Created: 09/09/2014 3:21 PM
By: ALICIA A. CALDWELL
WASHINGTON (AP) — U.S. government programs to help local police agencies obtain military-grade equipment evolved in the wake of the 9/11 terrorist attacks, but more than a decade later lawmakers are questioning why smalltown police departments need armored vehicles, automatic weapons and camouflage uniforms.
"How do they decide an MRAP is appropriate?" Sen. Tom Coburn, R-Okla., asked officials from the Homeland Security, Defense and Justice departments of the 617 Mine-Resistant Ambush Protected Vehicles given to local authorities in recent years.
"It's not a truck. It is a ... offensive weapon," he said Tuesday at a hearing of the Senate Homeland Security and Government Affairs Committee.
About $5.1 billion in military equipment has been given to local authorities since a Defense Department transfer program was created in 1990.
The new scrutiny on Capitol Hill was prompted by weeks of violent conflicts between police in Ferguson, Missouri, and protesters upset about the fatal police shooting of an unarmed 18-year-old. Most military equipment is provided to local police under a program administered by Homeland Security and the Pentagon.
"These programs were established with a very good intention: to provide equipment that would help law enforcement perform their duties," said Sen. Tom Carper, D-Del., chairman of that Senate committee. "The question is whether what our police receive matches what they truly need to uphold the law."
Emerging from a lengthy back-and-forth with the officials who oversee equipment transfer and grant programs was a clear trading of blame for what lawmakers described as a lack of oversight.
Sen. Claire McCaskill, a Missouri Democrat who also serves on the Armed Services Committee, questioned why more heavy-duty armored vehicles have been given to local police agencies than state National Guard units.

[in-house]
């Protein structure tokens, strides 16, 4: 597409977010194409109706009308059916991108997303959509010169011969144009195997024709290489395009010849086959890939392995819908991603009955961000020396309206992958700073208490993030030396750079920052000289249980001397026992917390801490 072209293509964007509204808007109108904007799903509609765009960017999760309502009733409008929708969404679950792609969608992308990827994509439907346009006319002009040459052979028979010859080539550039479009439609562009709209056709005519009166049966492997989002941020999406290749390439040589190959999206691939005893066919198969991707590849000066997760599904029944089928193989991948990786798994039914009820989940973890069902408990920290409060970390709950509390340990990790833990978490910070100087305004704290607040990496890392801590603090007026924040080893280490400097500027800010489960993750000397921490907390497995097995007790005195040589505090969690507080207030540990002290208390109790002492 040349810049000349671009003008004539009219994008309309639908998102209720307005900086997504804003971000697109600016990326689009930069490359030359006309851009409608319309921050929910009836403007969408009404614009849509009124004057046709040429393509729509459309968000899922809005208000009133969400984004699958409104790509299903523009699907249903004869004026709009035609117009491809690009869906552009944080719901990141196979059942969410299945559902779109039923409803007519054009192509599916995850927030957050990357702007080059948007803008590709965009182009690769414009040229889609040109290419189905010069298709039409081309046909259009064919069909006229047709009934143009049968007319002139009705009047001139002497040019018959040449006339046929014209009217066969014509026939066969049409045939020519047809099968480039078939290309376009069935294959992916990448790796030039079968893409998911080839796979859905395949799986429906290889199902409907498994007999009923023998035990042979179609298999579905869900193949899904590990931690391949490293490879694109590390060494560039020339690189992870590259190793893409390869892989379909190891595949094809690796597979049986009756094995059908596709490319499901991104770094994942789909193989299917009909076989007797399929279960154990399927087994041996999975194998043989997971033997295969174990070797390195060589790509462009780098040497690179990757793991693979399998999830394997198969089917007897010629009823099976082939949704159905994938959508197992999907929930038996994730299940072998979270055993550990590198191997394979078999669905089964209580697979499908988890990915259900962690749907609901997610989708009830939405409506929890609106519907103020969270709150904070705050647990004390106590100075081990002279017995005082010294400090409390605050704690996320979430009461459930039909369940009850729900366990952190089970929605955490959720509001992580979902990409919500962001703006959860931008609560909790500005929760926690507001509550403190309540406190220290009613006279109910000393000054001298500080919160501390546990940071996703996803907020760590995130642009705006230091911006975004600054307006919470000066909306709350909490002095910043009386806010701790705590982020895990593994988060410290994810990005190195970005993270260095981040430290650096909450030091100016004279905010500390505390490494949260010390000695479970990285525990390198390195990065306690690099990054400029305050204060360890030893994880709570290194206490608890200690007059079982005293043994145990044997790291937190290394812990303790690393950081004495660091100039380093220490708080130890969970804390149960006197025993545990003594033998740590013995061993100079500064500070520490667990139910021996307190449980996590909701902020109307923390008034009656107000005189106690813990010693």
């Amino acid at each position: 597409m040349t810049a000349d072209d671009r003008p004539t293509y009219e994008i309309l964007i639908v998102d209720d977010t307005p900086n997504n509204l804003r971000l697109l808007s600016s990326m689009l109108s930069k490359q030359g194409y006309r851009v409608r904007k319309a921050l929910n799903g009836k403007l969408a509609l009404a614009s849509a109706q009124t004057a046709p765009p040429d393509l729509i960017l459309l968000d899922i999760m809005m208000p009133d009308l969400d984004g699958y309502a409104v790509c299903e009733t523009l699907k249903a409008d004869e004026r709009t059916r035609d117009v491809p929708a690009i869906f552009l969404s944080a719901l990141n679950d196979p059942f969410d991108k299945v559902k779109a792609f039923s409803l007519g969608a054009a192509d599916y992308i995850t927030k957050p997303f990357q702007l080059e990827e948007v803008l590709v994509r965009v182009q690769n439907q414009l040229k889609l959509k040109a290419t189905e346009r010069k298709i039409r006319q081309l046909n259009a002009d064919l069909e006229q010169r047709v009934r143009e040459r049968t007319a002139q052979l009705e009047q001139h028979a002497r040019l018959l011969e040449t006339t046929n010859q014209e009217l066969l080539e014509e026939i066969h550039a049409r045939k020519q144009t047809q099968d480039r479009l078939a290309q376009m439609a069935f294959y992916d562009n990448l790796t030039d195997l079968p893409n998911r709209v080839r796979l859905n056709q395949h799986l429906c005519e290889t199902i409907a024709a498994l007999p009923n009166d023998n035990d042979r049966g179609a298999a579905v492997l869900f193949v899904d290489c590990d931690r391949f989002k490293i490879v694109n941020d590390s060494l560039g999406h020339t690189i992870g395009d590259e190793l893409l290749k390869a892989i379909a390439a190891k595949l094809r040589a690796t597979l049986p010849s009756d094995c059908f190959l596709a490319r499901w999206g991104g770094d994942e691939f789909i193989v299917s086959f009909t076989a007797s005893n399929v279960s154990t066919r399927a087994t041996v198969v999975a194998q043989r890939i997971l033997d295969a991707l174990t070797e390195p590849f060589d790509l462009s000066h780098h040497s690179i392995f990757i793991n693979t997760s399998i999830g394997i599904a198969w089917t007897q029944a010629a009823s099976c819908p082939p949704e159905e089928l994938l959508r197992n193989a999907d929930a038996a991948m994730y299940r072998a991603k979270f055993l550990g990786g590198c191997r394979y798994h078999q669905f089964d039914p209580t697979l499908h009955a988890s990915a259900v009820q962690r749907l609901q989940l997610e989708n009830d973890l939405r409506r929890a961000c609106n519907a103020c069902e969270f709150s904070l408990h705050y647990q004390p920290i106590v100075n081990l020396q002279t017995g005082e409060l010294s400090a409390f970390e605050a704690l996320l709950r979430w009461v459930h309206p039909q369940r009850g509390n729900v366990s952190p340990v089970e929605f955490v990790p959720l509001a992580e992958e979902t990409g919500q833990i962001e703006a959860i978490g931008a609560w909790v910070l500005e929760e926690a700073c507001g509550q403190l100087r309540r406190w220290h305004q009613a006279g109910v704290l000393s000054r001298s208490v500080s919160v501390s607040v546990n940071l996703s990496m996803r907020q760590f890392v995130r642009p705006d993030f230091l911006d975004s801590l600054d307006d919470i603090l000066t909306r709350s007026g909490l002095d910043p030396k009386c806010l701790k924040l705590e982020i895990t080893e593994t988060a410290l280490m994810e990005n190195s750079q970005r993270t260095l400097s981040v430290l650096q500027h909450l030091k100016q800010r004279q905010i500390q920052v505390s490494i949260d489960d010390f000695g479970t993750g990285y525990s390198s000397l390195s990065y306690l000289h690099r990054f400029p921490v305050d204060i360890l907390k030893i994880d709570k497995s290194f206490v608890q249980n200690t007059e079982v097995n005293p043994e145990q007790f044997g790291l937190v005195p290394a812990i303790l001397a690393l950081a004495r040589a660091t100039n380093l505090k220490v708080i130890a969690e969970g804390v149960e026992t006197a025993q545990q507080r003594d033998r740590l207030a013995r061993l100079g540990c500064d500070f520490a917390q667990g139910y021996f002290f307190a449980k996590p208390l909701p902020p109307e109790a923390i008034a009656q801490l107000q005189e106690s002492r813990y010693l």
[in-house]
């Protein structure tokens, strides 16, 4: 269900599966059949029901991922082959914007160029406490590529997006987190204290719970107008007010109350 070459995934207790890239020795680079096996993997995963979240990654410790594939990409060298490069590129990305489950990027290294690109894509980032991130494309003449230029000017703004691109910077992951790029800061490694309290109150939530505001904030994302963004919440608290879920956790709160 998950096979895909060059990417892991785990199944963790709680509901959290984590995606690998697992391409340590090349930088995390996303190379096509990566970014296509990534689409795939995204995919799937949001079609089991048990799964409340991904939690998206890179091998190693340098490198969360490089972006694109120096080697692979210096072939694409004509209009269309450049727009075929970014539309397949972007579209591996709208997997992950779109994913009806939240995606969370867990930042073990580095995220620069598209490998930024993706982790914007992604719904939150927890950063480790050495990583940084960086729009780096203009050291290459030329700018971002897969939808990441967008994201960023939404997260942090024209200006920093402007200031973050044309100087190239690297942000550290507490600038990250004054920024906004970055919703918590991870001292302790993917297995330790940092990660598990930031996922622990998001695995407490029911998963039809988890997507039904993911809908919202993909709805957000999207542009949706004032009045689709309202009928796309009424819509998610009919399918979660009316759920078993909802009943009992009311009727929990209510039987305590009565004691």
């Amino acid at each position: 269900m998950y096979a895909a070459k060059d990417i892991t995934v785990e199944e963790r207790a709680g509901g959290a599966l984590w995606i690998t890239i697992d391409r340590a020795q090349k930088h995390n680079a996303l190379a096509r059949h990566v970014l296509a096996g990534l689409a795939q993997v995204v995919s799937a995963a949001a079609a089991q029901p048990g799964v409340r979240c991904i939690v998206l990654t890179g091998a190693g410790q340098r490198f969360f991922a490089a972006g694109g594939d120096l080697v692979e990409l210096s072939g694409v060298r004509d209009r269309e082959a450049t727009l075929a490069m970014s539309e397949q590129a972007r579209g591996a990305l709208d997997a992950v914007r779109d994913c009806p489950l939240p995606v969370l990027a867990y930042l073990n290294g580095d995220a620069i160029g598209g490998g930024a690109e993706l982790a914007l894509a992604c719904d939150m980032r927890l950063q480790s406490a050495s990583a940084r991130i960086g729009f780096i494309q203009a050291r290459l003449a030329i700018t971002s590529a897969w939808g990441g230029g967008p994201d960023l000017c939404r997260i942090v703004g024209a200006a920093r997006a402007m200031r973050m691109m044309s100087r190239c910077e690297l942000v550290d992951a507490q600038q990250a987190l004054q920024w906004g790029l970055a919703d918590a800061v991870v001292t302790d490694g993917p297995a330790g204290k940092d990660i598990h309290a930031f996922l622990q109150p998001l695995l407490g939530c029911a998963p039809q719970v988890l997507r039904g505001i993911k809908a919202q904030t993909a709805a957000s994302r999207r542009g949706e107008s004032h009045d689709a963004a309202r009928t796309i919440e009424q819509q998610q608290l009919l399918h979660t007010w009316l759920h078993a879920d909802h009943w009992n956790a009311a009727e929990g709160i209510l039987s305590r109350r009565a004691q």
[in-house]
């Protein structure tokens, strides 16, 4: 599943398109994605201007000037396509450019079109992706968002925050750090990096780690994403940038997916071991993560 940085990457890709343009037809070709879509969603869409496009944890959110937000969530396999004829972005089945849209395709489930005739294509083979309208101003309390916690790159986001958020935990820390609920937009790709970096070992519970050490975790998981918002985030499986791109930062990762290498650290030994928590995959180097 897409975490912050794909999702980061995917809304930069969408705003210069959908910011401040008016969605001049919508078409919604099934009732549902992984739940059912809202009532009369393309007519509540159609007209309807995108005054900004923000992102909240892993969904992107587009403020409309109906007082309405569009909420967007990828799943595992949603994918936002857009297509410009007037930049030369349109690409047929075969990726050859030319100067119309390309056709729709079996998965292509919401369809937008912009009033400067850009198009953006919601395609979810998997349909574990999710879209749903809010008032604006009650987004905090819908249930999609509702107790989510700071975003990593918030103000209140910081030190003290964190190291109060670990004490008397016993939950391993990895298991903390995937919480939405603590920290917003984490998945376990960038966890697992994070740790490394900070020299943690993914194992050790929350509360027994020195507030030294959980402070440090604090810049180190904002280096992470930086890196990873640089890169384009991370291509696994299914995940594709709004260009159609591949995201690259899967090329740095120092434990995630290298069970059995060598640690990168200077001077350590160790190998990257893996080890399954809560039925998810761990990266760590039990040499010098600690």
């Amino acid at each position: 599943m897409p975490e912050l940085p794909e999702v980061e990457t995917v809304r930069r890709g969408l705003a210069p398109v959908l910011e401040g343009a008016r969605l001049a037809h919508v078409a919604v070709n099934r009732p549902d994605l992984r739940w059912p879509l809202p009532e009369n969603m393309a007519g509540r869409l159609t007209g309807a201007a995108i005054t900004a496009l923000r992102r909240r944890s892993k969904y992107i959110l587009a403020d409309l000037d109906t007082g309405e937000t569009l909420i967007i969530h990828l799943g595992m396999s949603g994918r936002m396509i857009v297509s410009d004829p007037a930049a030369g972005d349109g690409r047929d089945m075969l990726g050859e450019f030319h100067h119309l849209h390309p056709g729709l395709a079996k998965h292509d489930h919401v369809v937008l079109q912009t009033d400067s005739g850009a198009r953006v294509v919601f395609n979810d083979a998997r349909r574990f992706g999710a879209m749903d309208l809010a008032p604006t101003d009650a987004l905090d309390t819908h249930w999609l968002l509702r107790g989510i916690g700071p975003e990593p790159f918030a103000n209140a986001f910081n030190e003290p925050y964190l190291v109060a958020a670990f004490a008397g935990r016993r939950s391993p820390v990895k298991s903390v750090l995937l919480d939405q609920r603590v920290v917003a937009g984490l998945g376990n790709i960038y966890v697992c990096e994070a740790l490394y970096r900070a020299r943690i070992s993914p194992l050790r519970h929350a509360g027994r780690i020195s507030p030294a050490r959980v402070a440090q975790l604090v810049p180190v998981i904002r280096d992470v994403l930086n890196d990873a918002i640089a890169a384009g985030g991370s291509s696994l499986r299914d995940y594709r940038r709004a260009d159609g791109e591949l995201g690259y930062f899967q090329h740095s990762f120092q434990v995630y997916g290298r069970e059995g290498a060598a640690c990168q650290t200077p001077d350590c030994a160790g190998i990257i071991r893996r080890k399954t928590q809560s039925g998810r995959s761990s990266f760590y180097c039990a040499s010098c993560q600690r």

"Could it be the Guard doesn't want them because they know they tear up roads, flip easily and have limited applicability?" McCaskill asked the witnesses.
Defense Undersecretary Alan Estevez told lawmakers state coordinators are ultimately responsible for vetting requests for guns, the multi-ton vehicles originally designed to keep troops in Afghanistan and Iraq safe from roadside bombs, and other equipment the military no longer needs.
The hearing also revealed bipartisan skepticism about why local police agencies need automatic weapons, sniper rifles and armored personnel carriers among other equipment.
"When was the last time we have seen what you have given been used ... other than the response to (Boston), against counterterrorism? When was another time?" asked Sen. Tom Coburn, R-Okla.
FEMA Assistant Administrator Brian Kamoie said military-style equipment bought by local and state police agencies helped deal with two terrorist-related incidents, including the Boston Marathon bombing and the attempted Times Square bombing.
He told Coburn that he was unaware that bombing suspect Dzhokhar Tsarnaev was found hiding in a boat by a Boston-area homeowner, not a helicopter with infrared equipment.
FEMA grant purchase are intended to be used strictly for anti-drug or terrorism-related incidents, but Sen. Rand Paul, R-Ky., said he worried that police departments are increasingly relying on such equipment to tamp down riots, like in Ferguson.
"They think these are for riot suppression," Paul said. "There have been maybe two instances of terrorism and we've spent billions and billions of dollars. Really (this gear) shouldn't be on anyone's list of authorized equipment."
McCaskill questioned why 36 percent of the equipment passed from the Pentagon to local authorities was new.
"What in the world are we doing buying things we don't use?" McCaskill asked. "I guarantee, the stuff you are giving away, you are continuing to buy."
Lawmakers also pressed the officials on training and oversight of how equipment is used by local authorities.
Estevez and Kamoie said there is no federal oversight of training to use the MRAPs, automatic weapons and other tactical gear.
The Justice Department's Office of Justice Programs offers and encourages training, but doesn't require it, Assistant Attorney General Karol Mason told lawmakers.
Training and how the gear is ultimately deployed is left to the states, Estevez added.
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